Reproductive Responsibility and Long-Acting Contraceptives
Arras, John D.
Hastings Center Report. 1995 Jan-Feb; 25(1): S27-S29.
...Short of the criminal sanction, the state may attempt to foster concern for reproductive responsibility in a wide variety of ways. Some of these, such as providing women and men with information about various reproductive risks, strike us as being morally unproblematic. Noncoercive, nondiscriminatory incentives to stay in school and delay childbearing would, we think, be an acceptable way to promote responsible parenting. Other measures currently under discussion, such as conditioning welfare benefits on acceptance of a long-term contraceptive, seem to us to invite coercive and discriminatory treatment of the poor and minority group members, and to intrude in a very dangerous way into the reproductive choices of disadvantaged individuals. From the point of view of social policy, the notion of reproductive responsibility has limited usefulness. It can help guide the formulation of public policy in noncoercive directions, but even when narrowly focused on prospective abuse and neglect, it does not justify coercive state intervention. Policy may be animated by a concern for reproductive responsibility, but its justification depends on a careful assessment of its overall social impact.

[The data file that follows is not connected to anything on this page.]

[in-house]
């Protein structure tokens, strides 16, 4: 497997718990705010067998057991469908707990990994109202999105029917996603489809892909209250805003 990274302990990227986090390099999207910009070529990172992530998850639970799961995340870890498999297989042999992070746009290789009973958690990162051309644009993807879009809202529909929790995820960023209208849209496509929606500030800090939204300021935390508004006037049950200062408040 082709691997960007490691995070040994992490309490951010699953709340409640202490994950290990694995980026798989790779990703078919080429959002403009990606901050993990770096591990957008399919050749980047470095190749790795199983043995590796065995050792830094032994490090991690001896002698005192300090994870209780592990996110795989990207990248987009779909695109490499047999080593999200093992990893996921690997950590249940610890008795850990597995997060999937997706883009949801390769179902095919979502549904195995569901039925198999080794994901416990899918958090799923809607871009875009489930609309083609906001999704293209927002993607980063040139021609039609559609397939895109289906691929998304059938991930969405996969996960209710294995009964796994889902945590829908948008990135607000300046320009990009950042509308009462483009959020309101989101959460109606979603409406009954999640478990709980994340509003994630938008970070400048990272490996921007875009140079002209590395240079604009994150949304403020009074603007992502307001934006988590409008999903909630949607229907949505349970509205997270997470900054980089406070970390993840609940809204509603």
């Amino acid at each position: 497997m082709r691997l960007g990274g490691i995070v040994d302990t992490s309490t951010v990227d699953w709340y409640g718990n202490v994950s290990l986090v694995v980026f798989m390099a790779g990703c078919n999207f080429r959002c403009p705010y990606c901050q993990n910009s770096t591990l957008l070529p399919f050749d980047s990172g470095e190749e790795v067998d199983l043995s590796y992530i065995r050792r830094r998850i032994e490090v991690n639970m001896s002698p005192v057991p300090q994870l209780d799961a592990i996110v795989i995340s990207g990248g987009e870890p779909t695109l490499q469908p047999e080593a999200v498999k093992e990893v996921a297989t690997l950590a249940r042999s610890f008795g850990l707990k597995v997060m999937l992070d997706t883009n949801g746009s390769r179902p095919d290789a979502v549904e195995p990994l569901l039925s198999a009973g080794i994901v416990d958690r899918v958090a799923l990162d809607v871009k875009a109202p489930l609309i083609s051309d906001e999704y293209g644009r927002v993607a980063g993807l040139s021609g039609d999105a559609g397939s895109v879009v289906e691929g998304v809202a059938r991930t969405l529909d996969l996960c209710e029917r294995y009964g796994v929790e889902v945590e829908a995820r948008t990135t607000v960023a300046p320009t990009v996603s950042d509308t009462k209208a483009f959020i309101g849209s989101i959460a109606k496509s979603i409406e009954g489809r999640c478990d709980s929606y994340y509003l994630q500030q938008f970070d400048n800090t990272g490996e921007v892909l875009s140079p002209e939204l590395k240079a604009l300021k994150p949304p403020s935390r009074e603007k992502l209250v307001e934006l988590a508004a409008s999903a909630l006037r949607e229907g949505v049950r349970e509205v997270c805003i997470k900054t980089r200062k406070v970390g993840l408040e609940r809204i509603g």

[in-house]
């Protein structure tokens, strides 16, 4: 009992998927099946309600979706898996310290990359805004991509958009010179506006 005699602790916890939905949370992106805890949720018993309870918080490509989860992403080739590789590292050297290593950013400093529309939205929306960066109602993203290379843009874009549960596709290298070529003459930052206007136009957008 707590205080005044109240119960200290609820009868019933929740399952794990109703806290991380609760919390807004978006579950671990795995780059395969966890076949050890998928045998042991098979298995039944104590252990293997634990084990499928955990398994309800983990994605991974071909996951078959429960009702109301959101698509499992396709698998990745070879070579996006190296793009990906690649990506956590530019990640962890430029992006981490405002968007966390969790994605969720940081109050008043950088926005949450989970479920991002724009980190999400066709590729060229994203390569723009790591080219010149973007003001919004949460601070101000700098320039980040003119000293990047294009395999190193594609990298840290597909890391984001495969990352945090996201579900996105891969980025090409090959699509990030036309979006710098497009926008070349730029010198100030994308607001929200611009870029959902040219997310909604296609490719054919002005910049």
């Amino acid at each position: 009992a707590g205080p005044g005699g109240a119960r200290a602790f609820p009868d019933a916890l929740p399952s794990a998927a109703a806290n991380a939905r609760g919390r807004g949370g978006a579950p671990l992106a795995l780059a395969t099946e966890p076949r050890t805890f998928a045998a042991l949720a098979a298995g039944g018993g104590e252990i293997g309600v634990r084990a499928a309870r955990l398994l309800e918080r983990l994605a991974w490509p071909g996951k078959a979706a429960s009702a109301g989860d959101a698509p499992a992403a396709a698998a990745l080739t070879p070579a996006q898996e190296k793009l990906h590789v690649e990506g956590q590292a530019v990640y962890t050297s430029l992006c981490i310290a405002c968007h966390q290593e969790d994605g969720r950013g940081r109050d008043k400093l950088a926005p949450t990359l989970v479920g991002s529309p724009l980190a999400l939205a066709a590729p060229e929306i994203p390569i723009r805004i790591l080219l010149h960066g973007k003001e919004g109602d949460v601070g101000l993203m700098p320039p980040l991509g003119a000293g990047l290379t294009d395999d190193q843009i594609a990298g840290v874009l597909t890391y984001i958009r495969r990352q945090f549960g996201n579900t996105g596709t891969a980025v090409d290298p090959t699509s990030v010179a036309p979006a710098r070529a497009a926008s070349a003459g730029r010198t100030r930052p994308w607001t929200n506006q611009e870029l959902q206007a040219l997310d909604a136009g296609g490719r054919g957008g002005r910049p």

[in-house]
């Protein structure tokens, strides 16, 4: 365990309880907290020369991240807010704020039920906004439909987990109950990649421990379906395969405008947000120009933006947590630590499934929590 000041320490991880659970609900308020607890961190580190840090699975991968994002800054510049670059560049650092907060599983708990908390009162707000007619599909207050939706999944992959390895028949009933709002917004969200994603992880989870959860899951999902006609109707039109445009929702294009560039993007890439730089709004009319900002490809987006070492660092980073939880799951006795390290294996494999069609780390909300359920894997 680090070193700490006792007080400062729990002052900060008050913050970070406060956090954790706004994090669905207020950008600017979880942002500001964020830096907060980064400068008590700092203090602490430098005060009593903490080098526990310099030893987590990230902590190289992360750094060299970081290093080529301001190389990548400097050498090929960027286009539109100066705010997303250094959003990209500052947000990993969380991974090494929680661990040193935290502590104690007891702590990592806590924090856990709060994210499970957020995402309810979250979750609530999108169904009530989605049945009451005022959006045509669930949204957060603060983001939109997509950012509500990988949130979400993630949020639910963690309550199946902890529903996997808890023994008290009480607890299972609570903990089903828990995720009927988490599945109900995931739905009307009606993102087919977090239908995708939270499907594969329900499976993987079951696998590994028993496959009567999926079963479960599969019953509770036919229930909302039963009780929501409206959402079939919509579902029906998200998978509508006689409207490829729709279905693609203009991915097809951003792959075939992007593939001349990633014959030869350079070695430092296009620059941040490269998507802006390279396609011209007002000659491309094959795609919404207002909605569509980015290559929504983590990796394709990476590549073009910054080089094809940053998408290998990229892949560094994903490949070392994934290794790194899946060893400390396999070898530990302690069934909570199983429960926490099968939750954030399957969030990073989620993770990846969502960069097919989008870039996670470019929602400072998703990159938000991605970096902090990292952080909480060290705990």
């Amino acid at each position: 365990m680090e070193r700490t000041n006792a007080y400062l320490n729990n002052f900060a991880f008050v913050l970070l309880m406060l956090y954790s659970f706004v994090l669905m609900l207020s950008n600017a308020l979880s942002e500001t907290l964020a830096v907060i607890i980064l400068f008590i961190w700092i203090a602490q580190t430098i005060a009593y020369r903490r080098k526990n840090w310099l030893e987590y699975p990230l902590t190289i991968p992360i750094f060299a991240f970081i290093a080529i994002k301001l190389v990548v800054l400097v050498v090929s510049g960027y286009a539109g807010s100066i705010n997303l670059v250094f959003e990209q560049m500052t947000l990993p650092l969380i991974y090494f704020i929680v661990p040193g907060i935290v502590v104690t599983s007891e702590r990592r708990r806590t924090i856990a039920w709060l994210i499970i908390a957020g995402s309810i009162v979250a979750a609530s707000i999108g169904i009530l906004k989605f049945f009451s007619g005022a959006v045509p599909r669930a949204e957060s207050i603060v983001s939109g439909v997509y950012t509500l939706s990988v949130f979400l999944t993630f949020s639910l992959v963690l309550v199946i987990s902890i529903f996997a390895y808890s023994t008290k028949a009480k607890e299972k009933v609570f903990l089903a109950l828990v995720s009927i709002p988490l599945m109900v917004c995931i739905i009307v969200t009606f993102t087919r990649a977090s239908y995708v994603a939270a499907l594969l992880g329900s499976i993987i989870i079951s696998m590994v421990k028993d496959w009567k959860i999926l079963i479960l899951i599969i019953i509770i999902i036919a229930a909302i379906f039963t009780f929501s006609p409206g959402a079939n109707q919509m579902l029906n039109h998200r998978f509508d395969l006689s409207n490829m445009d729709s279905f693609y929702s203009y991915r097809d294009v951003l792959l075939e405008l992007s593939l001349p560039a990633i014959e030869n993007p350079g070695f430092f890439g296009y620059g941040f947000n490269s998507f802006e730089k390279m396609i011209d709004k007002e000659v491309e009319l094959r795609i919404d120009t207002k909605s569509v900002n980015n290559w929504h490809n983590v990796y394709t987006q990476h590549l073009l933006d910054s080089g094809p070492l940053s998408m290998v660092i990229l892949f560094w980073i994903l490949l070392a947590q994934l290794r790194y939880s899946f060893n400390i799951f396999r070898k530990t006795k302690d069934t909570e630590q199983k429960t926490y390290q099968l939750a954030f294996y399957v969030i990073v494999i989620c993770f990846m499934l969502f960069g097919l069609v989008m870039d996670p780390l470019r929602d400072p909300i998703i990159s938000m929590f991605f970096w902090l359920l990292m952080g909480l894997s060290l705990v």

Accountability; Autonomy; Child Abuse; Children; Coercion; Contraception; Cultural Pluralism; Decision Making; Discrimination; Incentives; Indigents; Injuries; Life; Minority Groups; Moral Obligations; Moral Policy; Obligations to Society; Parents; Prenatal Injuries; Privacy; Public Policy; Quality of Life; Reproduction; Rights; Social Discrimination; Social Impact; State Interest; Stigmatization; Wrongful Life;
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